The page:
July 11, 2022
I appreciate the opportunity to comment on the Final Environmental Impact Study on the Pennsylvania Station Area Civic and Land Use Improvement Project.
New York State’s plan to reconstruct and expand Penn Station through a complete redevelopment of the blocks surrounding the station will have one of the most transformational effects on our community for the next century. Nearly everyone agrees that Penn Station is in desperate need of an overhaul and it would be fiscally prudent to take advantage of federal infrastructure funding while it is available. I am thankful for the hard work of our local elected officials, Community Boards Four and Five, and all the members of the Community Advisory Committee Working Group which has resulted in improvements to the plan. However, there are still many areas of the plan in strong need of change in order for a plan to truly benefit both our regional transportation infrastructure and the surrounding community. The following comments are my prime areas of concern.
I appreciate the reduction in commercial space in favor of greater residential development. When the demand for class-A office returns, the areas around major transportation hubs such as Penn provide an excellent location, yet I believe the heavy reliance on commercial development remains a financial risk in light of other options.
Our city and region are currently facing a housing crisis driven by a shortage of new residential development. This plan can help meet that demand by including greater requirements for residential development. The current plan only requires housing at site 1A, leaving sites 1B, 4 and 8 as only having the option of residential development. This leaves a plan where the final amount of housing may turn out to be minimal, and potentially non-existent, as the only required housing location, site 1A, would not be developed if an alternative other than the southern expansion is selected. A guarantee for new affordable housing must be included in this plan by requiring residential development on sites outside the southern expansion area.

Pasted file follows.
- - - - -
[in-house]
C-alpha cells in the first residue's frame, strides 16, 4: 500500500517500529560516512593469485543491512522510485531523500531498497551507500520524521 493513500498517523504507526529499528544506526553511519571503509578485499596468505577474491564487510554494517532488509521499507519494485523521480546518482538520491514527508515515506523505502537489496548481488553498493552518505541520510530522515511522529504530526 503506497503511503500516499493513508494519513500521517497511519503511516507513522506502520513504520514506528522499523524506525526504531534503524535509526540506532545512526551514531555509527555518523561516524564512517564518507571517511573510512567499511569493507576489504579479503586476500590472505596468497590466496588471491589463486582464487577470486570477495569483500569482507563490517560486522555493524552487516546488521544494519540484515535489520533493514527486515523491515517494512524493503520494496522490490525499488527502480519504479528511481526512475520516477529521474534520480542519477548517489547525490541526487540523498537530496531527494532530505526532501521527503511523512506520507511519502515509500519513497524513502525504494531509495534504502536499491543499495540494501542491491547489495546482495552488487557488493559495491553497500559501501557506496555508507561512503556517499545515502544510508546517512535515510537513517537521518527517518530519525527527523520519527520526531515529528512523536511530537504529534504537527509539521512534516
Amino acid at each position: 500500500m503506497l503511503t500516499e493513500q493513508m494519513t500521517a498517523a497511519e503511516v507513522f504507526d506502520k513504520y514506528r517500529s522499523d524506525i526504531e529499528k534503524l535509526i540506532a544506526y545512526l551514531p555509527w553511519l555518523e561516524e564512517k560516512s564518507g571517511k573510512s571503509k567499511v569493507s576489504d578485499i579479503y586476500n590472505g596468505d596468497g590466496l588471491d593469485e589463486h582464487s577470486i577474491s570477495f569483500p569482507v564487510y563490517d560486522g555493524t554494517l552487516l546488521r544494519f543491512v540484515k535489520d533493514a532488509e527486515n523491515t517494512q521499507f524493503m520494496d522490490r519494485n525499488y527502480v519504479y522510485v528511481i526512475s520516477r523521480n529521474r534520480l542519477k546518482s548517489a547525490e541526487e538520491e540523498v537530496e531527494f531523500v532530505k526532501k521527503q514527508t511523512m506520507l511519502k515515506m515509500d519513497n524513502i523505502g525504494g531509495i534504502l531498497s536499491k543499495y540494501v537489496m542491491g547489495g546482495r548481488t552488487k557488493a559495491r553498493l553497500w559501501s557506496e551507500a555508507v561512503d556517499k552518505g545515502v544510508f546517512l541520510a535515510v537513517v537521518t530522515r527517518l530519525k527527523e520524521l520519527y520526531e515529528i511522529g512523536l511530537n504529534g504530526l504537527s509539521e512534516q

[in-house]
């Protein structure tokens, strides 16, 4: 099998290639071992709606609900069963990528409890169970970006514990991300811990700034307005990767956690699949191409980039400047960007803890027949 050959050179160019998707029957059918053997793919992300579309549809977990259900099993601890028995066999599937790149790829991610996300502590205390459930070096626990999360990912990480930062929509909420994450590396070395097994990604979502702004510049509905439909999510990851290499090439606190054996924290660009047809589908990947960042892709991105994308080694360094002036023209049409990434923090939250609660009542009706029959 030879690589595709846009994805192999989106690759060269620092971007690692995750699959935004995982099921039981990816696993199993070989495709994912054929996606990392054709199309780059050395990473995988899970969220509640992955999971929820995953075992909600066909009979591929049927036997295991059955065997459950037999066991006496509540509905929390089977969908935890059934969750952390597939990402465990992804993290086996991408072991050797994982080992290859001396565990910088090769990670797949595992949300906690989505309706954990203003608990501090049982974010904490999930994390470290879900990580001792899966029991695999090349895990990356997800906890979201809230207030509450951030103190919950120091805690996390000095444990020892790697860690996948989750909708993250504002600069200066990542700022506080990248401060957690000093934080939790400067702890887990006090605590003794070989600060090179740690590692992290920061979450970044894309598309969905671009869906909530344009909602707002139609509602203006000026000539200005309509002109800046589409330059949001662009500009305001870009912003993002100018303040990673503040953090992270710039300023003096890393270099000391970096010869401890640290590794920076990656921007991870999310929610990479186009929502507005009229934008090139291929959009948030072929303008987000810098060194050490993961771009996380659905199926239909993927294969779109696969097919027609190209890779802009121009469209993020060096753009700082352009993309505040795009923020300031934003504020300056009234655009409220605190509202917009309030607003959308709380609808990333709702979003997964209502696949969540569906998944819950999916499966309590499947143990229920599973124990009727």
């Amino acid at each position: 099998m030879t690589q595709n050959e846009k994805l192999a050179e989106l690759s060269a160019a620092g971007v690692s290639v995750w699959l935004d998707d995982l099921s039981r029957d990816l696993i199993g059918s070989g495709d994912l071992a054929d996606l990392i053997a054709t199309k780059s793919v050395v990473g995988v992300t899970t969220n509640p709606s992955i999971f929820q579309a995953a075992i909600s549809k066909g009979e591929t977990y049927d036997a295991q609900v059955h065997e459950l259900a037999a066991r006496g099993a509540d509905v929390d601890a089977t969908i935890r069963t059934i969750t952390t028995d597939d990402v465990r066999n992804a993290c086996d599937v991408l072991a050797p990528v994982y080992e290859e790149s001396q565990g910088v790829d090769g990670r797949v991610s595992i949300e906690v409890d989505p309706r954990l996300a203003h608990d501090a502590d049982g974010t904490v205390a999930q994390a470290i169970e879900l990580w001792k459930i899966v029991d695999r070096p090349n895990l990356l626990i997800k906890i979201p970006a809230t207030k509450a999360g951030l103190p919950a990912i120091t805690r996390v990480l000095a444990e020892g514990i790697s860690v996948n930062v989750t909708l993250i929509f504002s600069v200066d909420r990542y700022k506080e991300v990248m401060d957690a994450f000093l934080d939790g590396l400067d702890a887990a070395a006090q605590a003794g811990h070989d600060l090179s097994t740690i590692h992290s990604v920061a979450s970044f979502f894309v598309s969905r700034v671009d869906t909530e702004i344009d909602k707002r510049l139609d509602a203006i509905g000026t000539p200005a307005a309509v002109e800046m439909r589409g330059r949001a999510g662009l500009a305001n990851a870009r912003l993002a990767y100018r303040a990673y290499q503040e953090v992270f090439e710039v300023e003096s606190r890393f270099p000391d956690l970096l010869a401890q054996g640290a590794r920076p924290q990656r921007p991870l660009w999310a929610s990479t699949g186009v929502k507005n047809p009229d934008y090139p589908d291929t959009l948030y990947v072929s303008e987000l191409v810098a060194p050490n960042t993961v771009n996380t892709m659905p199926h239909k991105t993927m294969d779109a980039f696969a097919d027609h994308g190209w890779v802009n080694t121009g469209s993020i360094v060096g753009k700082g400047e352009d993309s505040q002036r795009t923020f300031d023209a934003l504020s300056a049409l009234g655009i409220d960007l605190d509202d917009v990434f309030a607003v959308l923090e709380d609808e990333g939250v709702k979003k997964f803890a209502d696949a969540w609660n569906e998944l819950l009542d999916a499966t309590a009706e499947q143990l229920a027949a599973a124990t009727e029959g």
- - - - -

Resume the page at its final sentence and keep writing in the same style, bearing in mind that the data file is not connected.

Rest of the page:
Displacement of Residents and Small Businesses
I am against eminent domain that would displace residents and businesses. The state must thoroughly pursue a path to increase station capacity without displacing local residents.
If the southern expansion plan moves forward in the end, new housing on another site should be developed first with current residents having the first shot at moving there. Any residents in current affordable units must be supplied with an equivalent affordable unit with the same or better terms. Long time residents facing displacement have concerns about what they are facing, including potential timelines, options and compensation. Greater efforts must be made to ensure residents have all the information and assistance they need.
Governance Oversight and Accountability